If you detect any of those symptoms then that’s how you will know for sure what adult leopard geckos are capable of doing towards their own babies. 

Obviously you’ll want to remove them from the tank way before it gets to that point, but seeing some of the behavior that’s displayed should give you the confirmation that the two leopard geckos should not and never be paired together again until they’re both adults and are either two females or a male and a female if you plan on breeding.

Anything They Can Fit

Unfortunately, when it comes to leopard geckos, they will eat most of anything that can fit in their mouth and sadly that even means eating their own.  Because leopard geckos live purely based on instinct, they can’t tell the difference between who’s friendly and who’s not.

So as soon as they see their baby leopard gecko or geckos after they’ve hatched, they automatically take them as a threat and since they’re smaller, as potential meals as well.  It almost makes you wonder how exactly leopard geckos haven’t caused their own extinction by doing this, but somehow they’ve managed to survive despite this harsh fact for a very long time.

As stated above, if you’d like to try and house them together again once your baby has grown up then that’s fine, but for the time being, it’s best to keep them apart so that your newly hatched leopard geckos don’t become your adult leopard geckos next meal.

Luckily, you can house your babies together as they will all likely be the same size.  But even then, you’ll eventually want to separate the males and have other enclosures ready for when they grow up, which for leopard geckos, doesn’t take that long.

For more information on exactly when they’ll be adults along with other helpful information that you can use to care for your older leopard geckos, check out this article here that I’ve put together on leopard geckos in adulthood and when they reach it.

Knowing when your leopard geckos become adults will help you know when and when not to try to house your leopard geckos together again.  If they’re still smaller than their parent or aren’t at that adult stage in their life yet, then it’s not recommended to put them back in the same tank together.

On top of that, keep in mind that leopard geckos will breed even if it’s with their own family because again, they don’t think logically like we do.  So take that into consideration as well before housing two leopard geckos together that are related if you want to avoid having more leopard gecko babies.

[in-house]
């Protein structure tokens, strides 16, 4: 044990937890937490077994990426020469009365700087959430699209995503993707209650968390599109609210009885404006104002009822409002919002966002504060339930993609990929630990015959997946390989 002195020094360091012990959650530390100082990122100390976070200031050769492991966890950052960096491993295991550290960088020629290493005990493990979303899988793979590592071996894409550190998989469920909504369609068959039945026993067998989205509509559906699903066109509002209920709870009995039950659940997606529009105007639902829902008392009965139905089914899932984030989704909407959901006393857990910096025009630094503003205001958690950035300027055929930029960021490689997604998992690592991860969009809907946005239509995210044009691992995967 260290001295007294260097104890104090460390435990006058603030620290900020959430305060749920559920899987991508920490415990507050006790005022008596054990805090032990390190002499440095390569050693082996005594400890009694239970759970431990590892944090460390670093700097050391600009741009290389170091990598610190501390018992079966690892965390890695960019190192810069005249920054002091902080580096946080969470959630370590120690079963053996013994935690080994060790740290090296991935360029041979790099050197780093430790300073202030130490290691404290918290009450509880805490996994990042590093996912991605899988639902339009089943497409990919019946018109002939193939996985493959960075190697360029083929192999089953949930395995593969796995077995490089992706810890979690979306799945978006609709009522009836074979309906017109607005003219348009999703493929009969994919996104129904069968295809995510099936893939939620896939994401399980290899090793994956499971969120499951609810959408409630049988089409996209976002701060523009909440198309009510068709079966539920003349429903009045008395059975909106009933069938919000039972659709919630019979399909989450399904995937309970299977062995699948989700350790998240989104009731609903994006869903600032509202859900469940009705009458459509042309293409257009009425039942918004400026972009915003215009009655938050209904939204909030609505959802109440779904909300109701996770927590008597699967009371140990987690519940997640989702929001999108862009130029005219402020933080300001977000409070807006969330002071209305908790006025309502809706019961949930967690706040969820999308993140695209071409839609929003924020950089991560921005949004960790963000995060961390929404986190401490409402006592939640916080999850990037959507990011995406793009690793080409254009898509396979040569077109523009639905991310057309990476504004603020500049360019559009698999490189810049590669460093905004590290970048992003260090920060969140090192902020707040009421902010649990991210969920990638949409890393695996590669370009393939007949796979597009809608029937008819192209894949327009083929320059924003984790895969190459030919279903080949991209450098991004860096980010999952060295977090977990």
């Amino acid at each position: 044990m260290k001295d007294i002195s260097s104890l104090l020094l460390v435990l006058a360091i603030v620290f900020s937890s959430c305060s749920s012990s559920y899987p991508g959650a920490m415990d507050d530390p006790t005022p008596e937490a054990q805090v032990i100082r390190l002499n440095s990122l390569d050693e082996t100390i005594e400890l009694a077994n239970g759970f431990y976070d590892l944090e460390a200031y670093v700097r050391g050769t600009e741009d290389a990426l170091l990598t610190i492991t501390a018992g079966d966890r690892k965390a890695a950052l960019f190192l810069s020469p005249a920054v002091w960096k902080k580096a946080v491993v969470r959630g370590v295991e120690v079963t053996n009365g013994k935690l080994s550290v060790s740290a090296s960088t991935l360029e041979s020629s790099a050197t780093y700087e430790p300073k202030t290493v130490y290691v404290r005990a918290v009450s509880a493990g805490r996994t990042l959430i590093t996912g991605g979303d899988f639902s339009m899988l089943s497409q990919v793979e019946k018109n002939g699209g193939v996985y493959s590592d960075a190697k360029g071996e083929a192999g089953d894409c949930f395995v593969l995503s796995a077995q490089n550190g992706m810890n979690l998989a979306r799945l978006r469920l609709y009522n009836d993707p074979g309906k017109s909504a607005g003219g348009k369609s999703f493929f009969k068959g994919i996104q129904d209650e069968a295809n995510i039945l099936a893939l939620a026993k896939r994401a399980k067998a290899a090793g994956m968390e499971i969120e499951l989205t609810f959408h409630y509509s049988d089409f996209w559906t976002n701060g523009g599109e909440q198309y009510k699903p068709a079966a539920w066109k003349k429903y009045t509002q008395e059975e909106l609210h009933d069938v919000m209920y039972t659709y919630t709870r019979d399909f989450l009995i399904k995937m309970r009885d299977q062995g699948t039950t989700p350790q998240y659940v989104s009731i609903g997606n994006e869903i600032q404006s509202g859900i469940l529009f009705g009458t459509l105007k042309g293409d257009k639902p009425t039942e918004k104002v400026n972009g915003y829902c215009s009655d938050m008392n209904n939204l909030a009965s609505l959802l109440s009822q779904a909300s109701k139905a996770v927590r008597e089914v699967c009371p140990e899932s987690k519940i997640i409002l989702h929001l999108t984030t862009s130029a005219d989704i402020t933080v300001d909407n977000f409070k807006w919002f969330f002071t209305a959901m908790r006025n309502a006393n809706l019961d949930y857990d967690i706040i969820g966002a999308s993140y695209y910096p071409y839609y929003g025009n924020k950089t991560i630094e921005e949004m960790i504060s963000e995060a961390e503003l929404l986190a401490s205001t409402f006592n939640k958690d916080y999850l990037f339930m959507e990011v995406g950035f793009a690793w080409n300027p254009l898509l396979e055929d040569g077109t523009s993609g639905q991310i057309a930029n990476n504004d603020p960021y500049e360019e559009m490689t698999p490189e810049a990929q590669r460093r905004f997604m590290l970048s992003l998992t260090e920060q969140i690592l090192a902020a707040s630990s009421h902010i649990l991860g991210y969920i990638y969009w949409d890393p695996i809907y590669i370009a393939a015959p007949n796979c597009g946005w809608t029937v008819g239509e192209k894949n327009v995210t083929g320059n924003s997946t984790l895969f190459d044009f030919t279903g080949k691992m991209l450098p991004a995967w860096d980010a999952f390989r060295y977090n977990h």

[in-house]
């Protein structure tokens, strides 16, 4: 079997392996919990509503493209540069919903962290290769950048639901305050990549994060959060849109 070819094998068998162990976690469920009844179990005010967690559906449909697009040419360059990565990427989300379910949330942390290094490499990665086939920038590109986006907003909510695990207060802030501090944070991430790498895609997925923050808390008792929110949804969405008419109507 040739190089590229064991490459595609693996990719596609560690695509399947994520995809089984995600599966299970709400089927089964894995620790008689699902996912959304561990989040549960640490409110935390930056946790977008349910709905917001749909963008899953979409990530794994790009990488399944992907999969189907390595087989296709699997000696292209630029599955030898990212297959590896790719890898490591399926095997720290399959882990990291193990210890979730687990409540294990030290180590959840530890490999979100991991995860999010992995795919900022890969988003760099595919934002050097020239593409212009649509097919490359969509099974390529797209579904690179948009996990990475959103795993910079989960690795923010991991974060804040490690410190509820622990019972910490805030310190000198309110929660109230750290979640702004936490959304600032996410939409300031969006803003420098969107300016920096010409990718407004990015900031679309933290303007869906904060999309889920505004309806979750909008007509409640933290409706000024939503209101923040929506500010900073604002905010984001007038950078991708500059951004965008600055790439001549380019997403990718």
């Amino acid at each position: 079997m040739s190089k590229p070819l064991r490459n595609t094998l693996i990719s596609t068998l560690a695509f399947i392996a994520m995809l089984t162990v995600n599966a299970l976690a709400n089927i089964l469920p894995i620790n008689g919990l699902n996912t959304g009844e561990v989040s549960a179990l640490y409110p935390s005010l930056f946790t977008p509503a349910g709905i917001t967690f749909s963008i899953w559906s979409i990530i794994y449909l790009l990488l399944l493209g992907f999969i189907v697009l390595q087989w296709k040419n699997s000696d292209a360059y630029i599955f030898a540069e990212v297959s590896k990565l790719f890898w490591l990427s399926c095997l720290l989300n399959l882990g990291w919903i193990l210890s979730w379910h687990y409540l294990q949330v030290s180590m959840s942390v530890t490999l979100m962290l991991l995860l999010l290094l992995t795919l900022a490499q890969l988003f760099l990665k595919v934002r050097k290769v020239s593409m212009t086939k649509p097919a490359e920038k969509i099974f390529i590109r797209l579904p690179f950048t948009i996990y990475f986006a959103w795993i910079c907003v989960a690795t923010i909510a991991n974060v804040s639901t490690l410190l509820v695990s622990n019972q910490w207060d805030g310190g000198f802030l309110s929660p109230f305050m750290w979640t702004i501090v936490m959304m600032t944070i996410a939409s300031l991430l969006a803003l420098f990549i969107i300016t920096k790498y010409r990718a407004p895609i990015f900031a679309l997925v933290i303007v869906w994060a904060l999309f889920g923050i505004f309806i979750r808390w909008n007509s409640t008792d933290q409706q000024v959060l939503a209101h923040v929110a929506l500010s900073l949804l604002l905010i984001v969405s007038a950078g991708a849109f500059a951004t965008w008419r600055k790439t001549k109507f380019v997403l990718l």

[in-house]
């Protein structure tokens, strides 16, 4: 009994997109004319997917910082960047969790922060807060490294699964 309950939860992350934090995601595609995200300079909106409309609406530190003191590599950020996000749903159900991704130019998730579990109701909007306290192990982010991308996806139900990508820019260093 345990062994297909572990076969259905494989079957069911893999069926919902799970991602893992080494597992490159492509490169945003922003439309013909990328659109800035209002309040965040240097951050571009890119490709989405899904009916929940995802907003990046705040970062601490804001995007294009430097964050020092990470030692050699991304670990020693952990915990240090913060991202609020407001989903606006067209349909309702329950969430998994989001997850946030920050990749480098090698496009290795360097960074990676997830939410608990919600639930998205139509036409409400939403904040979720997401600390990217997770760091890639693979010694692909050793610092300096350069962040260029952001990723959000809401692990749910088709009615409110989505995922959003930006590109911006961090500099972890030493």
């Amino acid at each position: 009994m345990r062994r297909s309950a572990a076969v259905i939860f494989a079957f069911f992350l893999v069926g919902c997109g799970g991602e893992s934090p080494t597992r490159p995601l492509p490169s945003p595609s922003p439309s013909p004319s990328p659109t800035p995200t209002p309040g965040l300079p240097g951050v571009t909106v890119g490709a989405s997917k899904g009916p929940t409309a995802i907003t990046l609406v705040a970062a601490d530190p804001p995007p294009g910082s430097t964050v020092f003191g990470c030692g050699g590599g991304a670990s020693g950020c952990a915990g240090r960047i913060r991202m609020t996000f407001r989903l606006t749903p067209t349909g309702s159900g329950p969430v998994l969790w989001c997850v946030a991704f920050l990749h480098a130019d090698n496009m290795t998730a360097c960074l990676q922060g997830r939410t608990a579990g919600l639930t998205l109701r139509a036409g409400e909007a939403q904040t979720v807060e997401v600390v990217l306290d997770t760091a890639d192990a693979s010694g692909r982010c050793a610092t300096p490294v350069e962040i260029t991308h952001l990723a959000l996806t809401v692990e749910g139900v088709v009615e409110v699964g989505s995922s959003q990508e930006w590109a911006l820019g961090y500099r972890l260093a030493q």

Be Patient with Your Leopard Gecko

If by chance your adult leopard gecko eats your baby leopard gecko before it’s too late then always make sure to stay calm and be patient with them.  It can be frustrating when something like this happens, so it’s very important to stay grounded and not in any way harm your adult leopard gecko out of anger.

Just like many other animals, leopard geckos operate from instinct and don’t know any better when it comes to some of the things that they do.  So it’s our responsibility as owners to prevent anything bad from happening in the first place so that some of the things that they do that might make us upset don’t happen.

Conclusion

While leopard geckos are in fact capable of eating their own kind, there are things that we can do as responsible owners to completely stop it from ever happening.  Leopard geckos will never be able to consume another leo that’s as large as they are, but if they’re smaller and they can fit them in their mouth, then you better believe they’ll do it.

Leopard geckos have evolved over time to view most things as threats, including their own family.  So before you get mad at them for their actions, keep that in mind and take the measures necessary to make sure that it doesn’t happen to you or your gecko.

Birds, cats, dogs, and humans are all nurturing and loving animals when it comes to protecting their young, but as disappointing as it is to say, leopard geckos aren’t one of these types of animals.

They will protect their eggs from the very beginning of their birth to the very end but as soon as the eggs have hatched, all of that protection doesn’t amount to much because they eventually end up destroying the very same thing that they’ve put so much time and effort into keeping safe out of fear that their babies will cause them harm.

That doesn’t seem very logical, but again, leopard geckos aren’t logical-thinking animals.